Stuart Macbeth talks to the crime writer Harry Bingham about his creative process

Crime writer Harry Bingham’s career in the City was cut short when his wife became seriously ill in 1996.

“There’s no neat explanation for her illness, which was a complex autoimmune response to an enteroviral condition.

“It meant she became functionally blind, and was too weak to go up and down the stairs. For a while we tried juggling care assistants,” he reflects. “But when that didn’t work, I gave up my job at JP Morgan to look after her.”

This difficult time also marked the beginning of Harry’s writing career: “I had always wanted to write. I’d had the idea in my head for some time. So I decided to sit down by my wife’s bed, and write my first novel. It hadn’t occurred to me that it might be difficult. I was 29 and naive. I had no idea.”

The Chipping Norton-based author has gone on to publish nine successful novels, beginning with The Money Makers in 2000 and four works of non-fiction.

His books have been adapted for television and translated for “every major market in the world”.

Now at 48, he also runs The Writer’s Workshop, the UK’s largest editorial agency.

“My first book was 180,000 words long and I re-wrote it multiple times,” he confesses. “When I came to look for an agent I wrote the worst covering letter of all time. Instead of sending them the first three chapters, I sent three completely random chapters. I didn’t get an agent, and was puzzled.

“I revised my approach and eventually got there. My experience shows that if the book is good enough, and your approach isn’t totally incompetent, you will get an agent,” he advises. “What matters most is the quality of the material.”

Harry’s ninth novel, This Thing of Darkness, was published by Orion in July. It’s the fourth in a series featuring Detective Constable Fiona Griffiths, who the Sunday Times has called “the most startling protagonist in modern crime fiction”.

“The Fiona Griffiths series are the best books I’ve ever written,” he acknowledges, adding that Fiona stands apart from the conventional characters you might find in British crime novels.

“Usually you’ll have a tough, experienced, boozy male Detective Inspector. Or if it’s a female character she is still tough, and relatively important within the hierarchy. For the Fiona Griffiths books, I wanted someone female, young and small. Fiona is a marginal figure, but her intensity and intellect make her a powerful force.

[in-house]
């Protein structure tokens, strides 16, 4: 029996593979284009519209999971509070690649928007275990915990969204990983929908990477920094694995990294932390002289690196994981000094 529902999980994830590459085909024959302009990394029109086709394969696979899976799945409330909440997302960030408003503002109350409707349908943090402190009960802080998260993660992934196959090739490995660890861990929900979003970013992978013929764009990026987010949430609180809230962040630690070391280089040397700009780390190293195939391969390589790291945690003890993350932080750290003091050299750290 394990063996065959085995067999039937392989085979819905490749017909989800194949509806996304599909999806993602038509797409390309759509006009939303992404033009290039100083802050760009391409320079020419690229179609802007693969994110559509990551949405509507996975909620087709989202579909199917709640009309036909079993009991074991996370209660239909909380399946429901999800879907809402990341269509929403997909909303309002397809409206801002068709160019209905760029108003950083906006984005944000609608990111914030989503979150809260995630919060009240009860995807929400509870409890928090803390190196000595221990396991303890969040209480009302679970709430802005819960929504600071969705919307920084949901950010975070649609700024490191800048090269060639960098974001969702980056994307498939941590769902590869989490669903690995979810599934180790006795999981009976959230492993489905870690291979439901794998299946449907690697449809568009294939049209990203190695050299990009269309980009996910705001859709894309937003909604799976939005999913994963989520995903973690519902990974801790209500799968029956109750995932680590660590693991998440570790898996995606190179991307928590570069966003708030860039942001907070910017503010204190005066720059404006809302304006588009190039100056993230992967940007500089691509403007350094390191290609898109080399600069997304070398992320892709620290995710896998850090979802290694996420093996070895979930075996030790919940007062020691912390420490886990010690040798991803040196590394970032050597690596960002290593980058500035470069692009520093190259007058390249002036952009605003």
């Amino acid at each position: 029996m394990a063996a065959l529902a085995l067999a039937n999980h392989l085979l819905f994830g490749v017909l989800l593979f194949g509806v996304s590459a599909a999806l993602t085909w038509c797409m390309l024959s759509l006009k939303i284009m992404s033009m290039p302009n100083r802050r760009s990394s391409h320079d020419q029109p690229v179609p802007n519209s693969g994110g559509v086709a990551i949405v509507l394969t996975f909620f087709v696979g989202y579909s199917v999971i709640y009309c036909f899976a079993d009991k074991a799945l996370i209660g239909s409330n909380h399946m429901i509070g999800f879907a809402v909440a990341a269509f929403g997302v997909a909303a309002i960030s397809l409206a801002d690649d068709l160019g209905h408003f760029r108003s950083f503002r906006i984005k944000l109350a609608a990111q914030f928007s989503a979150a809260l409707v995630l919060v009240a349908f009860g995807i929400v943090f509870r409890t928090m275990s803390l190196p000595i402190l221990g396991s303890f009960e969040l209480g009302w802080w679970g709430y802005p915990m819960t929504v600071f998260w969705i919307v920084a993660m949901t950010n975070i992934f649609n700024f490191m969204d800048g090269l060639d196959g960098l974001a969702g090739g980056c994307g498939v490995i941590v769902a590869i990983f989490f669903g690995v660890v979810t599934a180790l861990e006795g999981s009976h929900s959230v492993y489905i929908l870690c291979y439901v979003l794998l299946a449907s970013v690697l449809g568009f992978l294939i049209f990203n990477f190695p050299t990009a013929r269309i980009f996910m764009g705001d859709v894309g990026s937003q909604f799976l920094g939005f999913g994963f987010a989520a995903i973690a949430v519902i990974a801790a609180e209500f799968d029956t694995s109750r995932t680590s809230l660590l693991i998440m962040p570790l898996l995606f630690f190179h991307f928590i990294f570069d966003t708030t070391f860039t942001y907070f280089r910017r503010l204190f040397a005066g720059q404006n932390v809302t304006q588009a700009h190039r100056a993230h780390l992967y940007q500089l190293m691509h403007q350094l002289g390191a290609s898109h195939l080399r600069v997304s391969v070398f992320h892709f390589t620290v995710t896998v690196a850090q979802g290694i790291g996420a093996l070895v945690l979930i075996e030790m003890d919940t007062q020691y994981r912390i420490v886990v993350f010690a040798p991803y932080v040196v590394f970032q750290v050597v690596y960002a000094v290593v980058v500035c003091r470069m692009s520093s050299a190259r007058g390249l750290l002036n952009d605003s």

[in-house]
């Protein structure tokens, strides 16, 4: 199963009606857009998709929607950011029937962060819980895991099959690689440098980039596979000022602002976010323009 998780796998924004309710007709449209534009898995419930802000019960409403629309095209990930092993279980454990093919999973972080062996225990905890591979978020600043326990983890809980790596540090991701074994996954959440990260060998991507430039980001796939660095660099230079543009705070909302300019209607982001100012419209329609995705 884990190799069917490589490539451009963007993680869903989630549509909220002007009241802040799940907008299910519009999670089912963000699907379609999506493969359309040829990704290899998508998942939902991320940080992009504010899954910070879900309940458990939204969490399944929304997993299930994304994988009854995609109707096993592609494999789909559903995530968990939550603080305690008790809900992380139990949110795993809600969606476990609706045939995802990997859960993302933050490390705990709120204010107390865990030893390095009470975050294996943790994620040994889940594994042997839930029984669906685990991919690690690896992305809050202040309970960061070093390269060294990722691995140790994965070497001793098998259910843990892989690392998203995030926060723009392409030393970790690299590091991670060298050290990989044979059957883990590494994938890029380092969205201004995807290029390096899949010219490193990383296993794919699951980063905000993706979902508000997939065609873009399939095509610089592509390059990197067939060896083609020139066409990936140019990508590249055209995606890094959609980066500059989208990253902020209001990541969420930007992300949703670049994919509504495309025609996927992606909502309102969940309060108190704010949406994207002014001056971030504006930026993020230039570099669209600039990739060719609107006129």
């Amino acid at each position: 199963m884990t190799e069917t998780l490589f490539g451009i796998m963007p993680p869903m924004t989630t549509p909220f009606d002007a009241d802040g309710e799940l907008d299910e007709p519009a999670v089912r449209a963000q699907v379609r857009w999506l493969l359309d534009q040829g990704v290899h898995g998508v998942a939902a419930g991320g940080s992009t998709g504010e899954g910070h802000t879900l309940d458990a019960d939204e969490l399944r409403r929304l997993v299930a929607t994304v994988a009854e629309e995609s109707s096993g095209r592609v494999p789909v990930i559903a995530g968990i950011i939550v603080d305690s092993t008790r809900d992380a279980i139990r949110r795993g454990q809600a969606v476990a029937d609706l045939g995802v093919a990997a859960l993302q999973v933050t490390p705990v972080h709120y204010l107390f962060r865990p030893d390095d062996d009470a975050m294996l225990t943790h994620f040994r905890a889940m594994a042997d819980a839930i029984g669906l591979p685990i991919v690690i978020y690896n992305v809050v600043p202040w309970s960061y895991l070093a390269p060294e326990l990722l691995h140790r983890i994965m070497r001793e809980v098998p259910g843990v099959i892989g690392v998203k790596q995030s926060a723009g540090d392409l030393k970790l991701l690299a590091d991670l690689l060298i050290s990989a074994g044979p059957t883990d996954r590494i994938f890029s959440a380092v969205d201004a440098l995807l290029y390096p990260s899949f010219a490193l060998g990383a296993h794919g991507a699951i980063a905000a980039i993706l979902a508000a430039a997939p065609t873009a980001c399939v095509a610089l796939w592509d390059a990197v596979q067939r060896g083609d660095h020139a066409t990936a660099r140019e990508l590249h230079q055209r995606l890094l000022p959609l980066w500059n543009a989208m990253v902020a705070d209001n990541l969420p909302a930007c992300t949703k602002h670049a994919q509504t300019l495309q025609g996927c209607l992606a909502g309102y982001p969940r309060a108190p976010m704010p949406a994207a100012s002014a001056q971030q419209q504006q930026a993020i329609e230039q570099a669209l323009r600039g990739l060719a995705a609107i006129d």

“Fiona is in recovery from a genuine psychotic condition called Cotard’s syndrome. People with Cotard’s syndrome think they’re dead. They often exist in a depressed, psychotic state. Although Fiona has recovered, the shadow of Cotard’s syndrome hangs over her. She has empathy with corpses.”

Harry was born in the Notting Hill area of London but grew up near bookshop-rich Hay-on-Wye before reading PPE at Balliol College from 1985 to 1988: “I loved Oxford” he recalls, “who didn’t?”

“Back then you could learn for the sake of learning. The whole focus on careers came later, so there was less tension, more a sense of studying for the enjoyment of it.”

After Oxford, he spent two years working for JP Morgan in mergers and acquisitions before switching to the newly-founded European Bank for Reconstruction and Development. He said: “At that time we were working towards the reconstruction of Eastern European nations, who were only just coming out from the shadow of the Soviet Union.

“Countries such as the Czech Republic and Poland faced economic challenges and also huge challenges to their mindsets. “I remember us being in a meeting with a Russian banker named Sergei who started thumping his fists on the table and getting angry with us. ‘Sergei, do you even know what banks are for?’ my boss asked. Sergei paused, looked at us puzzled, before shouting back ‘banks are there to supply money to the workers!’.”

Harry believes that today’s young Polish people would hardly recognise their own country, as he had found it, in the early 1990s.

“For one thing the ugliness was striking. The communists had built homes for the workers, but there was no pressure on them to make towns and cities attractive in any way. Urban, industrial Poland was really depressing.

“The people at the top of a lot of companies were only there because of their communist connections. The abilities they possessed were the opposite of those which were needed to turn their businesses around.

“I remember one particular company which had around 300 employees. They made their own lathes, but they couldn’t buy screws of sufficient quality. So they employed a guy whose job was to stand at a lathe, cutting all the screws by hand! These people had no instinct for managing change.”

After his time at the EBRD, Harry returned to JP Morgan “making upwards of 50 flights a year from one corporate office to the next”, before leaving to nurse his wife.

So how is she?

“She has got substantially better,” he says. “She’s still long-term disabled, but we now have kids and a better quality of life. Her disability doesn’t have to be at the centre of our world any more.”

As a result, Harry balances childcare with work, and writes in his back garden.

“Whenever I can, I write outside, from as early to as late as possible. Seven days a week.”

Having asserted that his years in banking were only a ‘diversion’, Harry concedes that he has also taken much from it to use in his novels.

“For all its faults, investment banking is a relentlessly hard-working, meritocratic industry,” he admits. “I apply all those principles to all my novels.

“Going from my peak as a banker to my low as an author meant a huge drop in income but I’ve never thought about going back, because I love to write.

“I’ve always loved storytelling. It’s the life chores, such as mowing the lawn, that feel like work to me. Writing never feels like work, it feels like playing.”